In The Footsteps Of The First Canadian Army: Northwest Europe 1942-1945 by Angus BrownIn The Footsteps Of The First Canadian Army: Northwest Europe 1942-1945 by Angus Brown

In The Footsteps Of The First Canadian Army: Northwest Europe 1942-1945

byAngus Brown

Hardcover | June 10, 2009

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First Canadian Army was not only the largest field command of the Second World War for Canada, but it also was a major coalition formation with a number of units from different countries under General H.D.G. Crerar.  Through the medium of text, art and photos this book traces the operations of First Canadian Army during the liberation of Northwest Europe: from the long prelude of garrison and training in the United Kingdom, to the beaches of Normandy and the killing fields of France, through the clearing of the Channel ports, into the horrible conditions of the Scheldt and the violent fighting in the German Rhineland, to the final freedom of the Dutch people in Holland.  This narrative will help people to put these momentous events of the Second World War into geographical and historical perspective.  Through it all, First Canadian Army slogged along in poor weather and slugged it out with a determined foe. This is the story of Canadians and compatriots who took their place in the line with bigger, more glamourous and better-known Allies.<_o3a_p>

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During my first three years of service with the Queen's Own Rifles in Calgary and Germany in the early 1960s, my two commanding officers, one company commander and one regimental sergeant-major had all gone ashore at Juno Beach on D-Day.  My other company commander had flown a glider into <_st13a_city _w3a_st="on"><_st13a_place _w3a_st="on">Arnhem during Operation MARKET GARDEN.  Even at twenty years of age, I was relatively familiar with their exploits, because it was easy to absorb a good deal 'by osmosis' through the considerable volume of Second World War recorded history dealing with the achievements of our regiments and battalions that made up First Canadian Army.  In addition, movies and early television programming frequently dealt with unit-level operations and even smaller sub-units like commando operations, presumably due to the abundance of human-interest stories involving personal heroism in the thick of battle. <_o3a_p>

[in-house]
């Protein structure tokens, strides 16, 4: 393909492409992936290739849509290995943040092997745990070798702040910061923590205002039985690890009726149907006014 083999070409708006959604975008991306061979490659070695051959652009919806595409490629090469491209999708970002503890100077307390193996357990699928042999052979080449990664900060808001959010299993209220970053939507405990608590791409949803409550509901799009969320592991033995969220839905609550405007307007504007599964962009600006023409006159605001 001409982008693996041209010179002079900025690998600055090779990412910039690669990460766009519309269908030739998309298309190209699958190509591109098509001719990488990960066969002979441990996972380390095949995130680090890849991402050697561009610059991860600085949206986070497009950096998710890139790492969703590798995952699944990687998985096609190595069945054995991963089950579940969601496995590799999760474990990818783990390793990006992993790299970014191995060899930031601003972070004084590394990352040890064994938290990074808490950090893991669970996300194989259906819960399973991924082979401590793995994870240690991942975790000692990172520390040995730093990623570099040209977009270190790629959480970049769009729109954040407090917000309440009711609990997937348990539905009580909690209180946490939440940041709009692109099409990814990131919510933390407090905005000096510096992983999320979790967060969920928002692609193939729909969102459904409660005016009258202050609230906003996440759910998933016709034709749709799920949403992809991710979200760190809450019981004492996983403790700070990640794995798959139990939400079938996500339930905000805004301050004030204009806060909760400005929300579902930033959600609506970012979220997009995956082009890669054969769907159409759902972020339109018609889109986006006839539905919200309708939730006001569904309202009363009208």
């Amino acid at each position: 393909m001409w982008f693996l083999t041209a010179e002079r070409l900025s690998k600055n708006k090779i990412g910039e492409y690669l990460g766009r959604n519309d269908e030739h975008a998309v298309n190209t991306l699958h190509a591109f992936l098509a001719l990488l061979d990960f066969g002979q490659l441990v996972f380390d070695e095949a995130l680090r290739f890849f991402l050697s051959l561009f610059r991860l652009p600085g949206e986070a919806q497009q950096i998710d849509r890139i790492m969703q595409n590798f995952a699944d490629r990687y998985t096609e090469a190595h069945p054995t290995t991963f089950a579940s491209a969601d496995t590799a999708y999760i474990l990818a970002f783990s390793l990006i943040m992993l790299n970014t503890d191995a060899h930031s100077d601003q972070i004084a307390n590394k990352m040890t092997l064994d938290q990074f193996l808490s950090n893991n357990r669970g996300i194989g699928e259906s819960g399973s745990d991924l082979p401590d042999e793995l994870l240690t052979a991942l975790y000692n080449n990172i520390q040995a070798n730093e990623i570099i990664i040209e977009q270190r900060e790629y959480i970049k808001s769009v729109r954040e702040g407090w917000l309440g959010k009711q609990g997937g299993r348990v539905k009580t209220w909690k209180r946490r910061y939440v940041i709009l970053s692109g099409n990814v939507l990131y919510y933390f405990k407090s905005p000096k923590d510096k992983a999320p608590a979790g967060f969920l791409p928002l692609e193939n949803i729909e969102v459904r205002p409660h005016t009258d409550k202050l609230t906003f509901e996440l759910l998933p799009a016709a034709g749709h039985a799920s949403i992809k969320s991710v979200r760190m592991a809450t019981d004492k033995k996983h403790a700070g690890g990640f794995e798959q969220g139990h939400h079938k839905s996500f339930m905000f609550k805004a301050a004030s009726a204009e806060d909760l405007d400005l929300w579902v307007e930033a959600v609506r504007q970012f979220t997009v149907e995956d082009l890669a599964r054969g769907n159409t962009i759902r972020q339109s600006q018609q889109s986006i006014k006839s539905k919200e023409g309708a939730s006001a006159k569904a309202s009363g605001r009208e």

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Any soldier who went ashore during the D-Day landings on 6 June 1944 and served in the front lines of the subsequent operations through northwest Europe, culminating in the Allied victory in May 1945, more than once probably exclaimed, “Who is the idiot running this show who thought this one up!” - or words to that effect.  And so we come to the operational level of command, rarely explained or described, due to the complexities associated with such an elevated level of decision-making.  This is particularly true for Canadians, because we rarely have an opportunity to operate at such a level due to the modest size of our post-Second World War contributions to multinational coalitions, be they UN or NATO.<_o3a_p>

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Paradoxically, any analysis of the operational level of command reveals an ample dose of intrigue, both military and political, as well as personal conflicts, compromise, initiative, misjudgments and, at times, courage and genius.  General Harry Crerar, the commander of First Canadian Army, had to cope with the most multinational force (a 'coalition-of-the-willing' in today's parlance) in the entire European theatre, with all the resulting unique challenges, particularly as that force executed a multitude of joint operations on land, sea and air.  Making his command even more challenging was his successful commitment to maintaining an identifiable Canadian profile and independence within 21 Army Group, an aim at odds with the vision of its formidable commander, Field Marshal Sir Bernard Montgomery. <_o3a_p>

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In the Footsteps of First Canadian Army proves that the operational level of command can be extremely interesting and at times entertaining, particularly when complemented with war art, photographs, maps and quotes from the <_st13a_place _w3a_st="on"><_st13a_placename _w3a_st="on">Canadian <_st13a_placename _w3a_st="on">War <_st13a_placetype _w3a_st="on">Museum's oral history collection.  Arriving later than some into the fight, First Canadian Army quickly came of age and more than made up for lost time.  Just ask the enemy.<_o3a_p>

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Lewis W. MacKenzie, CM, OOnt, MSC and Bar, SBStJ, CD <_o3a_p>

Major-General (Ret'd)<_o3a_p>

Angus Brown served as an Armoured Corps officer in the Canadian Forces for 35 years in a variety of command and staff positions in Canada, NATO, the Middle East, the United States and on exchange duty with the British Army.  He is a graduate of various military courses,the Canadian Forces Staff College and the United States Army War Co...
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Title:In The Footsteps Of The First Canadian Army: Northwest Europe 1942-1945Format:HardcoverDimensions:160 pages, 11.28 × 8.42 × 0.37 inPublished:June 10, 2009Publisher:John McQuarrie PhotographyLanguage:English

The following ISBNs are associated with this title:

ISBN - 10:1894673328

ISBN - 13:9781894673327

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Table of Contents

THE LONG PRELUDE<_o3a_p>

D-DAY<_o3a_p>

PUSHING INLAND<_o3a_p>

FALAISE TO THE <_st13a_place _w3a_st="on">SEINE<_o3a_p>

CLEARING THE CHANNEL PORTS<_o3a_p>

THE <_st13a_place _w3a_st="on">SCHELDT<_o3a_p>

THE <_st13a_place _w3a_st="on">RHINELAND<_o3a_p>

LIBERATION OF <_st13a_city _w3a_st="on"><_st13a_place _w3a_st="on">HOLLAND<_o3a_p>

THE LAST DAYS OF THE REICH<_o3a_p>

THERE ARE NO VIMYS<_o3a_p>